Sunday, November 13, 2011

Morality and crime fiction, America and abroad

Eddie's World, Charlie Stella's first novel, has as a preface this angry denunciation of the American federal witness protection program:
"The federal witness protection program is a moral assault on our society. Deals with the Devil are evil by their nature. When people can trade up to nineteen lives for the opportunity to relocate from one coast to an Arizona desert (to ultimately establish a drug business), the government, whatever its original intent, has made fools of us all. Perhaps a more novel approach might be to rethink a Society Protection Program ... where someone who admits to killing nineteen people* might rot away in a cell before they burn in hell."
That reminds me of the ringing, righteously didactic voiceovers you'd get in some 1950s crime movies. But it also reminds me of Three Seconds, the Dagger-winning crime thriller by Anders Roslund and Börge Hellström, which meditates on the ethical hazards of using police informants — cheap ways of outsourcing intelligence-gathering, as one character says.

Another one of Stella's books has a similarly ringing preface, this time denouncing Enron and Arthur Anderson and wishing upon the perpetrators of that scandal a look at real prisons where real people go.  So you don't need to join an Occupy protest or the tea party. Just read Charlie Stella instead.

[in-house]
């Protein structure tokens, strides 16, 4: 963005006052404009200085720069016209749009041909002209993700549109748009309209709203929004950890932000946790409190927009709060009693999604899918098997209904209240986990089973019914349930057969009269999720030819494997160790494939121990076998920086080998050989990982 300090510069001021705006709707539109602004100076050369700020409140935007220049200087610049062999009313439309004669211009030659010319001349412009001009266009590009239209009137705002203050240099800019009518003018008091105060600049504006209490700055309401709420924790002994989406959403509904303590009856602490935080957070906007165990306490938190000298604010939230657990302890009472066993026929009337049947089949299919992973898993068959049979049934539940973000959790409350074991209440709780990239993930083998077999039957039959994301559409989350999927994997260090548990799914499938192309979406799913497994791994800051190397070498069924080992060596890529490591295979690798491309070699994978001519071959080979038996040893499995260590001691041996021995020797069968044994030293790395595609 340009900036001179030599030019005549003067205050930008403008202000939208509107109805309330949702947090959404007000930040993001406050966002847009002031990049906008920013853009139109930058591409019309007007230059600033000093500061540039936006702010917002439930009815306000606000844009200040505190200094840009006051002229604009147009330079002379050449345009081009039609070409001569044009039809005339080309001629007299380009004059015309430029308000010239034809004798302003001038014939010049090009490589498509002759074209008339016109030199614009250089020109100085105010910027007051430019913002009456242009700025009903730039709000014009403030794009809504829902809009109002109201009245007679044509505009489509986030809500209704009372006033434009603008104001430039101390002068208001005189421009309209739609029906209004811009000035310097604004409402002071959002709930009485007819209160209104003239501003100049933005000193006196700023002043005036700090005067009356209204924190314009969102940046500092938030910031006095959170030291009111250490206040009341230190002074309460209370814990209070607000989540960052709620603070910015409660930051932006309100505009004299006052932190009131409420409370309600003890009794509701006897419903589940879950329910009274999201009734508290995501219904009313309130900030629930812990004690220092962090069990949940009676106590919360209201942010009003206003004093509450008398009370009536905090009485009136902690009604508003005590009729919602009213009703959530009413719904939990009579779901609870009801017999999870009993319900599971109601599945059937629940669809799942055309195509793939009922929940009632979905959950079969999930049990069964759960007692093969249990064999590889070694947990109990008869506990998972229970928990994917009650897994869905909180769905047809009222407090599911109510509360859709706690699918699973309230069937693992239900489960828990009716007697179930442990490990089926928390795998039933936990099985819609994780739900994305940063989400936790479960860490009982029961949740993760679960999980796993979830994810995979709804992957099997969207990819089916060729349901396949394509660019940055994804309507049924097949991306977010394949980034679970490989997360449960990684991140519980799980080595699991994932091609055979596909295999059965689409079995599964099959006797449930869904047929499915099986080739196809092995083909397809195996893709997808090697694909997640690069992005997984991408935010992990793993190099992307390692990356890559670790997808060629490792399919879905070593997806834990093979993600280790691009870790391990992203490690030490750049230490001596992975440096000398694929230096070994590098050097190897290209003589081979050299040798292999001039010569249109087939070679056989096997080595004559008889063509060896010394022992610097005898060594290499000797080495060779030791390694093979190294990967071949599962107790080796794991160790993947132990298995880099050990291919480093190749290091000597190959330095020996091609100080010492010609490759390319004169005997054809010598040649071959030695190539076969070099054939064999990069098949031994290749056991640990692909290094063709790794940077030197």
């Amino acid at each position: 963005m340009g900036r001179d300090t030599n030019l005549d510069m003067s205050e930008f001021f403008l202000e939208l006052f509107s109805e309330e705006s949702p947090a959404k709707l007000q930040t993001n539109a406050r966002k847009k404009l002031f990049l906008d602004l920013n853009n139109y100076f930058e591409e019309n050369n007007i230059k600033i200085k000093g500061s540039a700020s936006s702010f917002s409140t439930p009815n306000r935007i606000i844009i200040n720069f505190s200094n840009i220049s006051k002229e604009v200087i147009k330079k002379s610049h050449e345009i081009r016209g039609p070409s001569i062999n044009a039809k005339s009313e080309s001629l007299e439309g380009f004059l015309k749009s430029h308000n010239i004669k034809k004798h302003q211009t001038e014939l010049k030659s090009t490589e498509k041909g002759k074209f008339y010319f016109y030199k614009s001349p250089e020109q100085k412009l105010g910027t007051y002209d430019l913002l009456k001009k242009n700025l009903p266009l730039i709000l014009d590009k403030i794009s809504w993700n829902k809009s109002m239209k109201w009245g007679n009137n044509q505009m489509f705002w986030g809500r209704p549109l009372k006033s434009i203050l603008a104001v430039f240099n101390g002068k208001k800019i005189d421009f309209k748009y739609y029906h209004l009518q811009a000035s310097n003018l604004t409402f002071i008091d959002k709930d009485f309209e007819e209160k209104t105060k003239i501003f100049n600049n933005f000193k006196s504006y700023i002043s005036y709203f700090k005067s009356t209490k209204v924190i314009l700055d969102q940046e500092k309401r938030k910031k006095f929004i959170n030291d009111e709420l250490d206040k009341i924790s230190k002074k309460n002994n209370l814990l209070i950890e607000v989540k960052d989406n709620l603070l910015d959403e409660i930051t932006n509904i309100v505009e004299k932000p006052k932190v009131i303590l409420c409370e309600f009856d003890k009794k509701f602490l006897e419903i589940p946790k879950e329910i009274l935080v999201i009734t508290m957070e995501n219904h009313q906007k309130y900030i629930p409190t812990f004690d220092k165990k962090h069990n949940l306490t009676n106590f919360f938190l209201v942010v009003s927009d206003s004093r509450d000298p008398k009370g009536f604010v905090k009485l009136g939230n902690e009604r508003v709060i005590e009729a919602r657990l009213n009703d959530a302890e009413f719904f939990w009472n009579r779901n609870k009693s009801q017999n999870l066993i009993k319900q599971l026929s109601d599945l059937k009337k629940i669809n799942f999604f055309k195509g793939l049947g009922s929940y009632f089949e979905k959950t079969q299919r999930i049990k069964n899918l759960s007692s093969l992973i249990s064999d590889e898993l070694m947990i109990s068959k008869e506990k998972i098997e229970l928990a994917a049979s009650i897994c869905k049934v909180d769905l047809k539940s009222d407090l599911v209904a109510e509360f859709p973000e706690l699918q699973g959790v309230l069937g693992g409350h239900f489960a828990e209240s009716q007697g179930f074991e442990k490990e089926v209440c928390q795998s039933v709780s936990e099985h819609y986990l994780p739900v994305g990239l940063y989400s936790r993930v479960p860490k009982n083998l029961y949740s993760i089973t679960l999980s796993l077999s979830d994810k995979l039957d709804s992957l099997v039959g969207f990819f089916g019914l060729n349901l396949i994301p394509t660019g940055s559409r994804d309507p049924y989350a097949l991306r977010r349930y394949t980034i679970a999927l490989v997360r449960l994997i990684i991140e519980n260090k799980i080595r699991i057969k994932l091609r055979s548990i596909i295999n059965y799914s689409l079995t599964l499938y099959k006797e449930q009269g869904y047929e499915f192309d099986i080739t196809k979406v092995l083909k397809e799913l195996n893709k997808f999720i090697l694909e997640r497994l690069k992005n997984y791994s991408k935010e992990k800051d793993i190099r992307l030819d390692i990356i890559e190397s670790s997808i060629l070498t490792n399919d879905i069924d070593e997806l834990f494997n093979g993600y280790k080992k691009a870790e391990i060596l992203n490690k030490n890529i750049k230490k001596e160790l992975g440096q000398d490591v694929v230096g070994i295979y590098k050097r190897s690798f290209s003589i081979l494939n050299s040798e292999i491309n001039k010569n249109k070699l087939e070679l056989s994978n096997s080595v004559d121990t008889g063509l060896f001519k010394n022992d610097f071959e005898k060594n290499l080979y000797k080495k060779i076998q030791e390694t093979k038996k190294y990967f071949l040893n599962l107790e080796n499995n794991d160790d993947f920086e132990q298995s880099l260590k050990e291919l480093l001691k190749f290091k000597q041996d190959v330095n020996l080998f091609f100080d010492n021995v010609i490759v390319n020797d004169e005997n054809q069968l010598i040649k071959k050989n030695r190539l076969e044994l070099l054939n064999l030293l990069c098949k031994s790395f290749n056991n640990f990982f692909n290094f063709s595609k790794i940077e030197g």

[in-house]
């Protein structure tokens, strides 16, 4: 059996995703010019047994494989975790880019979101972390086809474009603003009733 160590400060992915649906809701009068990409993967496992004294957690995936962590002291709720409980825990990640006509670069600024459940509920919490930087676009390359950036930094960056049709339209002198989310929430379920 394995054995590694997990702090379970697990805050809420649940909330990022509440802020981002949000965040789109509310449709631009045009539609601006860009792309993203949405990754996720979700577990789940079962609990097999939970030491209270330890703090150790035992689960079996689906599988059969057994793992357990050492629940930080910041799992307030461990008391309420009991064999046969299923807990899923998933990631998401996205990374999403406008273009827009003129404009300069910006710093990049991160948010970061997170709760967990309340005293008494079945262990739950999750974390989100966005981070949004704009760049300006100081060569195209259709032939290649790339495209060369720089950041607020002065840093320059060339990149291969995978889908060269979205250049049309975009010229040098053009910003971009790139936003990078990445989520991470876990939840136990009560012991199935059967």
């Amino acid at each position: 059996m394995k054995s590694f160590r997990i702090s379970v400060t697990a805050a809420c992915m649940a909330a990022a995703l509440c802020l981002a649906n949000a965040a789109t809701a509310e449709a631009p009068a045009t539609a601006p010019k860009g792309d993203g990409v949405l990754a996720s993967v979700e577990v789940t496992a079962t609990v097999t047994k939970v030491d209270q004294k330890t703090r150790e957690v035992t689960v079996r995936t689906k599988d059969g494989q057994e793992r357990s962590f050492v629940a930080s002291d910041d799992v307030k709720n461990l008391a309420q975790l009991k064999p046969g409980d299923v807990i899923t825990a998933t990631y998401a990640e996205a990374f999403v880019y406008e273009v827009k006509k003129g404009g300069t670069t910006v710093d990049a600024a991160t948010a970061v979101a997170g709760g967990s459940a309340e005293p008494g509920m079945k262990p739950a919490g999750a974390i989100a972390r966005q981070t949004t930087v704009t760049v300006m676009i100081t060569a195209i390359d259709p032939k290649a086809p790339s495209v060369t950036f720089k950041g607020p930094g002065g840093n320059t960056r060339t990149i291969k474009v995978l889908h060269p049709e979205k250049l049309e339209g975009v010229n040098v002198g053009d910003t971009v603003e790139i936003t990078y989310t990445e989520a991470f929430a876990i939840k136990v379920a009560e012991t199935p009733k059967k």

* Stella presumably refers to "Sammy the Bull" Gravano, whose testimony helped bring down John Gotti.

© Peter Rozovsky 2011

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Anonymous May said...

The management of society is always conflict-ridden. Whether you're violating individual rights in the name of public health, or insulting the principles of the justice system in the name of law and order...

November 14, 2011  
Blogger Peter Rozovsky said...

Sure. But some writers expose those conflicts a lot more explicitly than others.

November 14, 2011  
Anonymous May said...

Yes, and nothing like a crime committed to bring out all those flaws of society...

November 17, 2011  
Blogger Peter Rozovsky said...

When it works, the results can be thrilling, as with Sjowall and Wahloo, Dominique Manotti, "The Boy in the Suitcase" and "Three Seconds," to name some. But it's difficult to do that and to tell a compelling story at the same time without coming off as a scold.

November 18, 2011  

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